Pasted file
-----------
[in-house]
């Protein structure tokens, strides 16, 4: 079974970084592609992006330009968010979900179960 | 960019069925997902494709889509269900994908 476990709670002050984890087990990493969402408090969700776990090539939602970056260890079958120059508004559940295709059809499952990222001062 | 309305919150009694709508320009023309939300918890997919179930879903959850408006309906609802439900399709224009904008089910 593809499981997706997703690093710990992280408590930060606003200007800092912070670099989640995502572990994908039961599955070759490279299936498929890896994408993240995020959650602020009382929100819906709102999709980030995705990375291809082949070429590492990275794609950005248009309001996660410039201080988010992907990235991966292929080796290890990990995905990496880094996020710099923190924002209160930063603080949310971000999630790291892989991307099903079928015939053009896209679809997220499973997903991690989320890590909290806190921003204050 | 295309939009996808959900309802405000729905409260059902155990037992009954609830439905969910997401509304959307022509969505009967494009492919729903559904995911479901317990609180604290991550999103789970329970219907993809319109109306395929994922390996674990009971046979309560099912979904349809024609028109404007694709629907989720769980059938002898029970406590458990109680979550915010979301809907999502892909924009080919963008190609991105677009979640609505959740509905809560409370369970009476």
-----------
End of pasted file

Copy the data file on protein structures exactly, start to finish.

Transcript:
[in-house]
């Protein structure tokens, strides 16, 4: 079974970084592609992006330009968010979900179960 | 960019069925997902494709889509269900994908 476990709670002050984890087990990493969402408090969700776990090539939602970056260890079958120059508004559940295709059809499952990222001062 | 309305919150009694709508320009023309939300918890997919179930879903959850408006309906609802439900399709224009904008089910 593809499981997706997703690093710990992280408590930060606003200007800092912070670099989640995502572990994908039961599955070759490279299936498929890896994408993240995020959650602020009382929100819906709102999709980030995705990375291809082949070429590492990275794609950005248009309001996660410039201080988010992907990235991966292929080796290890990990995905990496880094996020710099923190924002209160930063603080949310971000999630790291892989991307099903079928015939053009896209679809997220499973997903991690989320890590909290806190921003204050 | 295309939009996808959900309802405000729905409260059902155990037992009954609830439905969910997401509304959307022509969505009967494009492919729903559904995911479901317990609180604290991550999103789970329970219907993809319109109306395929994922390996674990009971046979309560099912979904349809024609028109404007694709629907989720769980059938002898029970406590458990109680979550915010979301809907999502892909924009080919963008190609991105677009979640609505959740509905809560409370369970009476």